In the recent edition of The Critic (a fabulous magazine, which has rapidly come to provide a refreshing challenge to the current literary and cultural zeitgeist) my friend Paul Lay bemoaned the paucity of good non-fiction writing in 2022. He should know; he’s made something of a career of the subject. He suggests that the fault is (I paraphrase here) - at least partly - the growing timidity of publishers to commission ruthless, well-written analysis in the face of what can only be seen as activist propaganda. I think he’s right. This is a hardly scientific assessment, but in a visit this week to my local independent bookshop I was faced with a choice of only two books on the subject of Winston Churchill, one by Geoffrey Wheatcroft and the other by Tariq Ali. Both are exponents of a hard left anti-Churchill school that purports to be scholarly but is anything but. I noted this earlier this year when I was asked to review Caroline Elkin’s contextually illiterate The Legacy of Violence (which, I note, continues to receive warm reviews from the literary and historic illuminati). Not only are publishers seemingly happy to promote activism rather than scholarship, but bookshops seem willing to do likewise, if my two local ‘independent’ shops are anything to go by. On Elkins, do also read Barnaby Crowcroft’s review here.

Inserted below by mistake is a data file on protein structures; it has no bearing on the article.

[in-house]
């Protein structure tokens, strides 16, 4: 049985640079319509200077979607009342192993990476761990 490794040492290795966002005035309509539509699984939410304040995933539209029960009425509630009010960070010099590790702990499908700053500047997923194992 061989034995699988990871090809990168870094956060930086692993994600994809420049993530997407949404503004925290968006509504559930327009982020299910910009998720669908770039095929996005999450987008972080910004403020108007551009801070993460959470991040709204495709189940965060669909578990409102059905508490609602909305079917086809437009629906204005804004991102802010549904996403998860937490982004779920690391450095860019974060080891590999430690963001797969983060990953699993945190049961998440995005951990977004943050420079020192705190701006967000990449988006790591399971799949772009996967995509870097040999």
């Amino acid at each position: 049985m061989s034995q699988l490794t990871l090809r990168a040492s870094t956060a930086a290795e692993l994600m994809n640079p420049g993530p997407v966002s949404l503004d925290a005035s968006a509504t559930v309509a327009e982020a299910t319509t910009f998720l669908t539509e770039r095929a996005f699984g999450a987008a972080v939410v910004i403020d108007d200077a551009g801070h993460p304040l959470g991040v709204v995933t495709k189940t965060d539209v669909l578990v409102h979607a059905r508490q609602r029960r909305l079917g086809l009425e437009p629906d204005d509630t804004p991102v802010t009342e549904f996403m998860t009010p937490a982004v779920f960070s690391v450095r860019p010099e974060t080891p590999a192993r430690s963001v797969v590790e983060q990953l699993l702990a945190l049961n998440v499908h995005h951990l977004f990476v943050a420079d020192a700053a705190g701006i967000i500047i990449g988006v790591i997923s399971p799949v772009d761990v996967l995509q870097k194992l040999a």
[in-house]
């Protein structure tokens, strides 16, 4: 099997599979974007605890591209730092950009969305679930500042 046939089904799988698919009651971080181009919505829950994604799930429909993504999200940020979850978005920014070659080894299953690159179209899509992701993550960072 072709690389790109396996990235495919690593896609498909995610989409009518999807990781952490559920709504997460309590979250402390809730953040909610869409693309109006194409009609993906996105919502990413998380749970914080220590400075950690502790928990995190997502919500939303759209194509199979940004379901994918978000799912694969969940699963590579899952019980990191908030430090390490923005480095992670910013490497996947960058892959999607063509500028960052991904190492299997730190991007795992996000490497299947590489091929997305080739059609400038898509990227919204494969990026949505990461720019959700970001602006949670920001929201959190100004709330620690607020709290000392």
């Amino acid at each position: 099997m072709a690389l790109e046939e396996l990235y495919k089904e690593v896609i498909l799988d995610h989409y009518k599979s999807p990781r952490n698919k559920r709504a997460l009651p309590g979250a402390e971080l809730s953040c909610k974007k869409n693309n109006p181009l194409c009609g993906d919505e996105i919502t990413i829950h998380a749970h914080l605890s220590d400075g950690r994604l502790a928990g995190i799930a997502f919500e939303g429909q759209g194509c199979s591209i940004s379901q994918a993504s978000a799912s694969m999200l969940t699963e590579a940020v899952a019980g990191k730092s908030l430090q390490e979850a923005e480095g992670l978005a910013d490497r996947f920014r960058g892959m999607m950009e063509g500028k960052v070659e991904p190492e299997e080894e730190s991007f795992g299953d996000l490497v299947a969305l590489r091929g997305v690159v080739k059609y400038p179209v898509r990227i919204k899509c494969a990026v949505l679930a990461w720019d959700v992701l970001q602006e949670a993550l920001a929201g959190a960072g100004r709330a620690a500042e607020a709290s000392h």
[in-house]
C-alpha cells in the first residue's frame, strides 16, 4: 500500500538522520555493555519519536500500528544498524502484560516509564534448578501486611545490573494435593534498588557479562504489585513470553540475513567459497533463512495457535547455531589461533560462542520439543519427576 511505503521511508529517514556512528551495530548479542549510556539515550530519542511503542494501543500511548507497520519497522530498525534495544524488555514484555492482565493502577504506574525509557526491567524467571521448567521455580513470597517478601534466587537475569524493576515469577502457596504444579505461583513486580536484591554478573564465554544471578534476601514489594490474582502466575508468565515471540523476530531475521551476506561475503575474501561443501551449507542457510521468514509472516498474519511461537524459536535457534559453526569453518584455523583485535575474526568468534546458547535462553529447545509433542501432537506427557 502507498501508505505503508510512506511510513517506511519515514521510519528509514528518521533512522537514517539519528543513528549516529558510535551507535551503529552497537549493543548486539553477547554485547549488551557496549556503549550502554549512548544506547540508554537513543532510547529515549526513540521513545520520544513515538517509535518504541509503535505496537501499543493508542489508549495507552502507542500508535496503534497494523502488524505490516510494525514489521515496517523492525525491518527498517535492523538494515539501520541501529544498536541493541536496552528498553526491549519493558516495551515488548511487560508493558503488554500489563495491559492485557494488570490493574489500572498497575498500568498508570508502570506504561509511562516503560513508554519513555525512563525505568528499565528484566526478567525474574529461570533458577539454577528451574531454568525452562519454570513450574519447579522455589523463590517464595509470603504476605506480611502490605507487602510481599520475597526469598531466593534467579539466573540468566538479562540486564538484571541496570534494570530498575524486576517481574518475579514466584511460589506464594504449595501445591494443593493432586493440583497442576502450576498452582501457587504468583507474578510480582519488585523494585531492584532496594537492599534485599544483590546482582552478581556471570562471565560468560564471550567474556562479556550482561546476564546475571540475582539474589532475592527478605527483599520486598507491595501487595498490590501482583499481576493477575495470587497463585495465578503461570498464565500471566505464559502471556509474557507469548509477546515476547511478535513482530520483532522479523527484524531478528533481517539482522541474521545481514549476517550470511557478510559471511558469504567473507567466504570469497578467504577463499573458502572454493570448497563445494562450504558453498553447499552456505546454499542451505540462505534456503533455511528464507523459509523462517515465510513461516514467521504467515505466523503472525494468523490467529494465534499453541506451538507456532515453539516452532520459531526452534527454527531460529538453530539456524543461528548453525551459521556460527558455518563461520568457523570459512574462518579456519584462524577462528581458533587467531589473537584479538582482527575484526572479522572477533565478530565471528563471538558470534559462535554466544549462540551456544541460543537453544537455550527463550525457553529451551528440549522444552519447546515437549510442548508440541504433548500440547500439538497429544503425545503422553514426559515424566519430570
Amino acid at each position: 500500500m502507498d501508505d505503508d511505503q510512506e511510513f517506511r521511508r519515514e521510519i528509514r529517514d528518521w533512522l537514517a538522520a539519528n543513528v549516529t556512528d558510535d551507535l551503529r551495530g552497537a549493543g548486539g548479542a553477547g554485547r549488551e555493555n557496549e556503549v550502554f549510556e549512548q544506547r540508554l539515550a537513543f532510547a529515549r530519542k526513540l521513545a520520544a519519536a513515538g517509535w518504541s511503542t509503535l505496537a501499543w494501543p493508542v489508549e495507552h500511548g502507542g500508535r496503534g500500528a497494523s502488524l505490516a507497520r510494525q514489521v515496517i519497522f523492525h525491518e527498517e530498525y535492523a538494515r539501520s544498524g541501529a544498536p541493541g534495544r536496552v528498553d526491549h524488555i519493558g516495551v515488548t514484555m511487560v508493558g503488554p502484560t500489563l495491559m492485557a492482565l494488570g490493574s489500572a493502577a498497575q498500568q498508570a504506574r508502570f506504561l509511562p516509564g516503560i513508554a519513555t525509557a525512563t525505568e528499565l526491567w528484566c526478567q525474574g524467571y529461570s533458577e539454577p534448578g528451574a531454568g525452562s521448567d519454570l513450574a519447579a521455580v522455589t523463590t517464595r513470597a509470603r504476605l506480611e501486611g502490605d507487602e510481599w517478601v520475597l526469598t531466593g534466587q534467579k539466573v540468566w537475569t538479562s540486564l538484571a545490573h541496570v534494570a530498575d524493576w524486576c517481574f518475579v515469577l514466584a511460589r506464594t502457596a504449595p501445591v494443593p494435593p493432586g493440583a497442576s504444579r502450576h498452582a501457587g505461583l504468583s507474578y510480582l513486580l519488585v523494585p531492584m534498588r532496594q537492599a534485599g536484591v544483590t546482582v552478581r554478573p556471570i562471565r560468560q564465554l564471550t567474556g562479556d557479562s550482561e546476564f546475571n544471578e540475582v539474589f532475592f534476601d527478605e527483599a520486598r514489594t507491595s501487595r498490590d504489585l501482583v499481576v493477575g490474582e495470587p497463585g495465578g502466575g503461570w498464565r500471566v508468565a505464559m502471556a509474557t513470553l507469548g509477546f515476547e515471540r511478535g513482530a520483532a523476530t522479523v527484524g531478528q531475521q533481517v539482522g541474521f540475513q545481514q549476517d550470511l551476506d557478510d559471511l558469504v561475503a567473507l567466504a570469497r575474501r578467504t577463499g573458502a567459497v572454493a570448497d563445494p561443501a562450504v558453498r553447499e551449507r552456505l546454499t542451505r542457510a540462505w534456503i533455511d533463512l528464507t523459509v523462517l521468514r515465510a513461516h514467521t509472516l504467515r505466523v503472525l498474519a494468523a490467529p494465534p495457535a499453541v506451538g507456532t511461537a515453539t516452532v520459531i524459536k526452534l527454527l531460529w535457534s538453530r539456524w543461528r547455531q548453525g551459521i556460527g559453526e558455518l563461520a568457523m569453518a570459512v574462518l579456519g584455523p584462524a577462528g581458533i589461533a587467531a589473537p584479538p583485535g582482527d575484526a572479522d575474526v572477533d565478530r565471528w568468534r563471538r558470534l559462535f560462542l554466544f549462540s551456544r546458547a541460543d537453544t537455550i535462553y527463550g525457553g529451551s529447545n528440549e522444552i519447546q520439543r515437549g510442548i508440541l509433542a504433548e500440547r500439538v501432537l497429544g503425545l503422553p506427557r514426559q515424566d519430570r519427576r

Nevertheless, despite Paul’s depressing assessment there has still been some amazing stuff published this year. I was pleased to see that in one case - Jesse Child’s brilliant The Siege of Loyalty House - Paul’s recommendations tally with mine in a short summary I wrote (with many others) in the Express this week.
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An interesting selection. I thought Anna Keay's book was brilliant and enjoyed Devil Dogs and the Siege of Loyalty House a great deal. I actually didn't get on with Anthony Beevor on the Russian Revolution, he took on a hellish job trying to compact so much history and so many protagonists into the book and it didn't come together as a coherent read for me. Devil-Land by Clare Jackson was a worthy winner of Wolfson imho, and I also recommend 'How the World Really Works' by Vaclav Smil.
I have spent a small fortune this year on what I consider quality historical non-fiction. It's there if you know where to look.